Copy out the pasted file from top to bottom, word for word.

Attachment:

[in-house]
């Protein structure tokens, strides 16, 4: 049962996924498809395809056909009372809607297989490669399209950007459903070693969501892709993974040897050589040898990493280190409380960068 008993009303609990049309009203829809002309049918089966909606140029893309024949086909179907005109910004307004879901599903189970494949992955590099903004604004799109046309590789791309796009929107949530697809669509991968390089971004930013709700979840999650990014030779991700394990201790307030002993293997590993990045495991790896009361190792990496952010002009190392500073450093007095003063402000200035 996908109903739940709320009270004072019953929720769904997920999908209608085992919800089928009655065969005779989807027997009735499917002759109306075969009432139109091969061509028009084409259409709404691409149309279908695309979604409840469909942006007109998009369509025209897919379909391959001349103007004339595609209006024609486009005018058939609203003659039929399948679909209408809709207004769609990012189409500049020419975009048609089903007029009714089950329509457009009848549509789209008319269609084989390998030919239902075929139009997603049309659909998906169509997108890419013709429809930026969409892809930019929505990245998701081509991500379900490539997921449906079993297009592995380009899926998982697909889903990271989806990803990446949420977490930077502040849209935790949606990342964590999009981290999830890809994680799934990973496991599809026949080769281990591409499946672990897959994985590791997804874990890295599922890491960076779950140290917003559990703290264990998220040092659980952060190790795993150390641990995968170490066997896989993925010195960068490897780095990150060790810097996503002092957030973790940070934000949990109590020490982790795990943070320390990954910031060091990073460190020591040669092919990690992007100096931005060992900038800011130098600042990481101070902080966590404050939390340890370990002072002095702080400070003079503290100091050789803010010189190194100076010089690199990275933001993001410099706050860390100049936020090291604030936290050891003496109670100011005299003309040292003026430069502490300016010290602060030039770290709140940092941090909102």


[in-house]
């Protein structure tokens, strides 16, 4: 049962996924498809395809056909009372809607297989490669399209950007459903070693969501892709993974040897050589040898990493280190409380960068 008993009303609990049309009203829809002309049918089966909606140029893309024949086909179907005109910004307004879901599903189970494949992955590099903004604004799109046309590789791309796009929107949530697809669509991968390089971004930013709700979840999650990014030779991700394990201790307030002993293997590993990045495991790896009361190792990496952010002009190392500073450093007095003063402000200035 996908109903739940709320009270004072019953929720769904997920999908209608085992919800089928009655065969005779989807027997009735499917002759109306075969009432139109091969061509028009084409259409709404691409149309279908695309979604409840469909942006007109998009369509025209897919379909391959001349103007004339595609209006024609486009005018058939609203003659039929399948679909209408809709207004769609990012189409500049020419975009048609089903007029009714089950329509457009009848549509789209008319269609084989390998030919239902075929139009997603049309659909998906169509997108890419013709429809930026969409892809930019929505990245998701081509991500379900490539997921449906079993297009592995380009899926998982697909889903990271989806990803990446949420977490930077502040849209935790949606990342964590999009981290999830890809994680799934990973496991599809026949080769281990591409499946672990897959994985590791997804874990890295599922890491960076779950140290917003559990703290264990998220040092659980952060190790795993150390641990995968170490066997896989993925010195960068490897780095990150060790810097996503002092957030973790940070934000949990109590020490982790795990943070320390990954910031060091990073460190020591040669092919990690992007100096931005060992900038800011130098600042990481101070902080966590404050939390340890370990002072002095702080400070003079503290100091050789803010010189190194100076010089690199990275933001993001410099706050860390100049936020090291604030936290050891003496109670100011005299003309040292003026430069502490300016010290602060030039770290709140940092941090909102």